Format

Send to

Choose Destination
J Chem Inf Model. 2017 Jun 26;57(6):1474-1487. doi: 10.1021/acs.jcim.7b00188. Epub 2017 May 15.

Discovery of Novel and Selective Adenosine A2A Receptor Antagonists for Treating Parkinson's Disease through Comparative Structure-Based Virtual Screening.

Author information

1
Jiangsu Key Laboratory of Translational Research and Therapy for Neuropsychiatric Diseases and College of Pharmaceutical Sciences, Soochow University , Suzhou, Jiangsu 215123, China.
2
Institute of Functional Nano & Soft Materials (FUNSOM), Soochow University , Suzhou, Jiangsu 215123, China.
3
College of Pharmaceutical Sciences, Zhejiang University , Hangzhou, Zhejiang 310058, China.

Abstract

Among non-dopaminergic strategies for combating Parkinson's disease (PD), antagonism of the A2A adenosine receptor (AR) has emerged to show great potential. In this study, on the basis of two crystal structures of the A2A AR with the best capability to distinguish known antagonists from decoys, docking-based virtual screening (VS) was conducted to identify novel A2A AR antagonists. A total of 63 structurally diverse compounds identified by VS were submitted to experimental testing, and 11 of them exhibited substantial activity against the A2A AR (Ki < 10 μM), including two compounds with Ki below 1 μM (compound 43, 0.42 μM; compound 51, 0.27 μM) and good A2A/A1 selectivity (fold < 0.1). Compounds 43 and 51 demonstrated antagonistic activity according to the results of cAMP measurements (cAMP IC50 = 1.67 and 1.80 μM, respectively) and showed good efficacy in the haloperidol-induced catalepsy (HIC) rat model for PD at doses of up to 30 mg/kg. Further lead optimization based on a substructure searching strategy led to the discovery of compound 84 as an excellent A2A AR antagonist (A2A Ki = 54 nM, A2A/A1 fold < 0.1, cAMP IC50 = 0.3 μM) that exhibited significant improvement in anti-PD efficacy in the HIC rat model.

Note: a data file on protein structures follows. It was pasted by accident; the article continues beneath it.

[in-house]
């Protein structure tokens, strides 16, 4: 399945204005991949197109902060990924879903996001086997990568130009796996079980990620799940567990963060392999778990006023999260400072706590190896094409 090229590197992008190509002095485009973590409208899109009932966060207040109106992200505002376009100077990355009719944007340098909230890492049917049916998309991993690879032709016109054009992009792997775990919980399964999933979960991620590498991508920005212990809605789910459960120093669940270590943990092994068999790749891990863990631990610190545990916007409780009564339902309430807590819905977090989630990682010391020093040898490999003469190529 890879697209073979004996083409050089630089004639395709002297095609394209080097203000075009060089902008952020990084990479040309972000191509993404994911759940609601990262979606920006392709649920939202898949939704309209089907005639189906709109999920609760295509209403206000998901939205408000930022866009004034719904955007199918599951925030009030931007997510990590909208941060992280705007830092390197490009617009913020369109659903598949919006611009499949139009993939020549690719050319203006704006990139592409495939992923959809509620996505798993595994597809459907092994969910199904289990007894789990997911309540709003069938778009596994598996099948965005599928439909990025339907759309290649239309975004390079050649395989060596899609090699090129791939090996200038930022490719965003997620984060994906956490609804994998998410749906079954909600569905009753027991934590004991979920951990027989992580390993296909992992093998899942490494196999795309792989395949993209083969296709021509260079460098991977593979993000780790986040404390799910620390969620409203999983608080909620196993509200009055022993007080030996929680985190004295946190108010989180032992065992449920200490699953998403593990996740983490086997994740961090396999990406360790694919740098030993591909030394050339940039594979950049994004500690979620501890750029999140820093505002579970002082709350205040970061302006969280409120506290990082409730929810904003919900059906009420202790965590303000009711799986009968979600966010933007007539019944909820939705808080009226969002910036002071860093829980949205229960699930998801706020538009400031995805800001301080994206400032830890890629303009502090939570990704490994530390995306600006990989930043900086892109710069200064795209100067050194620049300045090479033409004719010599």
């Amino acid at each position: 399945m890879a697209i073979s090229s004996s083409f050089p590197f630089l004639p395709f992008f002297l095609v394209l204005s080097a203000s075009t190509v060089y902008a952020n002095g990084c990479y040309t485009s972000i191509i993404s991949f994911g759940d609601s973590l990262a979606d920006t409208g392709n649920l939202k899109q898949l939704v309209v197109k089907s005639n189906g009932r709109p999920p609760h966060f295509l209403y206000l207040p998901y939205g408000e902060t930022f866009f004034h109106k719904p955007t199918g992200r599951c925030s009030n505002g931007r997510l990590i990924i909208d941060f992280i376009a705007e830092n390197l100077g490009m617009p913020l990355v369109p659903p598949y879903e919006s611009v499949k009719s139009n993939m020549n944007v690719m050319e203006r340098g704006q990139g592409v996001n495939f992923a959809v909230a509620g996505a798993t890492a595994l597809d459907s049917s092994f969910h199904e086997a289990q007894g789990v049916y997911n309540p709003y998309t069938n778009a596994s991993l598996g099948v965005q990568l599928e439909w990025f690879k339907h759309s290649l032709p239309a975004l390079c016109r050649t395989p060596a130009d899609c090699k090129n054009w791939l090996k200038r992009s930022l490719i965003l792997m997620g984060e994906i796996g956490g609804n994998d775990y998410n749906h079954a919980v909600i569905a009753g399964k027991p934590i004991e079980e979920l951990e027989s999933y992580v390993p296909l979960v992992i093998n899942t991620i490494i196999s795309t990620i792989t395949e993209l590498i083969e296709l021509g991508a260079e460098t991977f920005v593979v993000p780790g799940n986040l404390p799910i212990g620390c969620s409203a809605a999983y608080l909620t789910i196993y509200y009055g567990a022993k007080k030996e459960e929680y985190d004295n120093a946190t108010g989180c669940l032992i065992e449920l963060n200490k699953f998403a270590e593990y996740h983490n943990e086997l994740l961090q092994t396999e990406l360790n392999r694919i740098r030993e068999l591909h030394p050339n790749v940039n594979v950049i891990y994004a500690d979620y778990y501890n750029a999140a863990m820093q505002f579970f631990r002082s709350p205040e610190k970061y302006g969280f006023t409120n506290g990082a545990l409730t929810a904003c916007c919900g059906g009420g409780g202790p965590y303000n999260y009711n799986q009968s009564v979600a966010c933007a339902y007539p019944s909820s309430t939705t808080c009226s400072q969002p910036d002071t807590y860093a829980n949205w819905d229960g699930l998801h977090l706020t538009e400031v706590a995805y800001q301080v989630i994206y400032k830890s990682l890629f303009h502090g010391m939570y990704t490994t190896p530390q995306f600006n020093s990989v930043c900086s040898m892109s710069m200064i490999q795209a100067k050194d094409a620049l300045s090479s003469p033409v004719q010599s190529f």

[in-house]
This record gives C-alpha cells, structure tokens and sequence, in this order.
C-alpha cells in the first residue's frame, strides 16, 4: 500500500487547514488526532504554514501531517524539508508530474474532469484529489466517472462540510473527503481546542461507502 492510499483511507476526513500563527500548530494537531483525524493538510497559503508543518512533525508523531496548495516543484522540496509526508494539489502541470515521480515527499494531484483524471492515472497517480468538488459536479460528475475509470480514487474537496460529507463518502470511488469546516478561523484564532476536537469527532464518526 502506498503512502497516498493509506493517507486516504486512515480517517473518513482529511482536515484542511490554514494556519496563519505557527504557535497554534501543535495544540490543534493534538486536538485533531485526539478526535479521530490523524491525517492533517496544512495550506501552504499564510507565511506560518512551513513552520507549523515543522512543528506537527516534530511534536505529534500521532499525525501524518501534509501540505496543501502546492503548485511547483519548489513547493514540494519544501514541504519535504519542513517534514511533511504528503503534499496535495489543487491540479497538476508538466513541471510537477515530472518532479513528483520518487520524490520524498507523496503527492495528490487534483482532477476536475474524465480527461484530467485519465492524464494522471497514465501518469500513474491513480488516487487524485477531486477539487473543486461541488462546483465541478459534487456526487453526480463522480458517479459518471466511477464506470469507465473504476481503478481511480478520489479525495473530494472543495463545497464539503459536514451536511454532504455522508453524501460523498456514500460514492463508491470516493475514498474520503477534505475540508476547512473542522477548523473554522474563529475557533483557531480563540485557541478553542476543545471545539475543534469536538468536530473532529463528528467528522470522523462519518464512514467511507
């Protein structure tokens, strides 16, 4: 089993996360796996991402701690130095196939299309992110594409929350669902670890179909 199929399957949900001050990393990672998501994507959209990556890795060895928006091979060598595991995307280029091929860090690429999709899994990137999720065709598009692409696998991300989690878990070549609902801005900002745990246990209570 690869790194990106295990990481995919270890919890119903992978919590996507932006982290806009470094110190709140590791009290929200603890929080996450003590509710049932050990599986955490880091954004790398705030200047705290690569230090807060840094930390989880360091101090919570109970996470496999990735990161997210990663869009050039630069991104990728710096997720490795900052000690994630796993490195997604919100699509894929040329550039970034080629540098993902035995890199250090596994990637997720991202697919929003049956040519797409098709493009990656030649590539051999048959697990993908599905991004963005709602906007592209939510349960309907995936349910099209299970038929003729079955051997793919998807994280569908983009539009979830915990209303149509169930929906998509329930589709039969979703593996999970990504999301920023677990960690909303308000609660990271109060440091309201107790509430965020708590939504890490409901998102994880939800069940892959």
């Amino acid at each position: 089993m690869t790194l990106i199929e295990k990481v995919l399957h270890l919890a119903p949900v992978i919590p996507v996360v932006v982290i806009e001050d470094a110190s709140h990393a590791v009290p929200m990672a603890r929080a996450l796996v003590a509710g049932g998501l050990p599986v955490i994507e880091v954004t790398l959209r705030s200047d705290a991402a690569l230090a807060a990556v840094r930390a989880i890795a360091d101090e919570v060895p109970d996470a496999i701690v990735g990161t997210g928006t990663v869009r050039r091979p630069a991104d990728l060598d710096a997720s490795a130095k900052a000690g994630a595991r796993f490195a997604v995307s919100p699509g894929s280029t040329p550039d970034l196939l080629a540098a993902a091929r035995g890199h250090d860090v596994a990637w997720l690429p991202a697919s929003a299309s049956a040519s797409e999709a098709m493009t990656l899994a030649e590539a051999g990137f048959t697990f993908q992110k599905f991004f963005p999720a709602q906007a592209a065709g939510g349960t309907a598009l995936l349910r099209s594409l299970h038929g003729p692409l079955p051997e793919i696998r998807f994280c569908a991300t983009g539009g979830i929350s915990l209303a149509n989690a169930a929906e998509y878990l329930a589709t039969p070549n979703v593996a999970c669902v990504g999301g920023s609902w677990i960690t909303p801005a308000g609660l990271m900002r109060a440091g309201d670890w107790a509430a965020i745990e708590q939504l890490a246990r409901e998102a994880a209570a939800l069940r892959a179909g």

PMID:
28463561
DOI:
10.1021/acs.jcim.7b00188
[Indexed for MEDLINE]

Supplemental Content

Full text links

Icon for American Chemical Society
Loading ...
Support Center